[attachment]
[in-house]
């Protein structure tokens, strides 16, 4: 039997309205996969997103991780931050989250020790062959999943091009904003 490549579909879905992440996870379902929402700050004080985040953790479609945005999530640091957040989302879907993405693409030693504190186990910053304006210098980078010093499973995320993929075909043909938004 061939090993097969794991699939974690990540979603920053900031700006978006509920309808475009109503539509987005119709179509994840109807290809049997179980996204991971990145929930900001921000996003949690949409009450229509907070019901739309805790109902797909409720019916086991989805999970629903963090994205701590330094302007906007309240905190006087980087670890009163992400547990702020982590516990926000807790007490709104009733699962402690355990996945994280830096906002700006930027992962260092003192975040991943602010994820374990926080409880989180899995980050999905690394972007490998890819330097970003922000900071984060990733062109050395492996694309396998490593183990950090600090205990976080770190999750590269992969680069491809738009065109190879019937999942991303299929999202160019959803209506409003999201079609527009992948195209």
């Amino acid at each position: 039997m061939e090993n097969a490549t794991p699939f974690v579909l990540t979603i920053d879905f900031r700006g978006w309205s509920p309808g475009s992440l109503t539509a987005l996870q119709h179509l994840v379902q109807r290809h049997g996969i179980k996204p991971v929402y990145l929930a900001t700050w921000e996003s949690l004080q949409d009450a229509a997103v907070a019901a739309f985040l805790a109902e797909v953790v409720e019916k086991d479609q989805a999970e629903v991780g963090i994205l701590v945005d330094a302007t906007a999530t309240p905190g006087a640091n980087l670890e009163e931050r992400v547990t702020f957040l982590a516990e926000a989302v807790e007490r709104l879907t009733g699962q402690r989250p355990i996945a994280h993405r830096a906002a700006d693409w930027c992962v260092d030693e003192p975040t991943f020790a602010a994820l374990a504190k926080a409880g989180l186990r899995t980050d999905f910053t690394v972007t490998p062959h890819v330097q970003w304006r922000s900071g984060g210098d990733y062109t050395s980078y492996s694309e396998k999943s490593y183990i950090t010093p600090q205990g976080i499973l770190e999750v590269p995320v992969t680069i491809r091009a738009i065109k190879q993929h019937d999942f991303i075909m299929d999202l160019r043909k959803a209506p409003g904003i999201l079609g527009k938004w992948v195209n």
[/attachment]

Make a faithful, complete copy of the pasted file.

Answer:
[in-house]
């Protein structure tokens, strides 16, 4: 039997309205996969997103991780931050989250020790062959999943091009904003 490549579909879905992440996870379902929402700050004080985040953790479609945005999530640091957040989302879907993405693409030693504190186990910053304006210098980078010093499973995320993929075909043909938004 061939090993097969794991699939974690990540979603920053900031700006978006509920309808475009109503539509987005119709179509994840109807290809049997179980996204991971990145929930900001921000996003949690949409009450229509907070019901739309805790109902797909409720019916086991989805999970629903963090994205701590330094302007906007309240905190006087980087670890009163992400547990702020982590516990926000807790007490709104009733699962402690355990996945994280830096906002700006930027992962260092003192975040991943602010994820374990926080409880989180899995980050999905690394972007490998890819330097970003922000900071984060990733062109050395492996694309396998490593183990950090600090205990976080770190999750590269992969680069491809738009065109190879019937999942991303299929999202160019959803209506409003999201079609527009992948195209």
């Amino acid at each position: 039997m061939e090993n097969a490549t794991p699939f974690v579909l990540t979603i920053d879905f900031r700006g978006w309205s509920p309808g475009s992440l109503t539509a987005l996870q119709h179509l994840v379902q109807r290809h049997g996969i179980k996204p991971v929402y990145l929930a900001t700050w921000e996003s949690l004080q949409d009450a229509a997103v907070a019901a739309f985040l805790a109902e797909v953790v409720e019916k086991d479609q989805a999970e629903v991780g963090i994205l701590v945005d330094a302007t906007a999530t309240p905190g006087a640091n980087l670890e009163e931050r992400v547990t702020f957040l982590a516990e926000a989302v807790e007490r709104l879907t009733g699962q402690r989250p355990i996945a994280h993405r830096a906002a700006d693409w930027c992962v260092d030693e003192p975040t991943f020790a602010a994820l374990a504190k926080a409880g989180l186990r899995t980050d999905f910053t690394v972007t490998p062959h890819v330097q970003w304006r922000s900071g984060g210098d990733y062109t050395s980078y492996s694309e396998k999943s490593y183990i950090t010093p600090q205990g976080i499973l770190e999750v590269p995320v992969t680069i491809r091009a738009i065109k190879q993929h019937d999942f991303i075909m299929d999202l160019r043909k959803a209506p409003g904003i999201l079609g527009k938004w992948v195209n």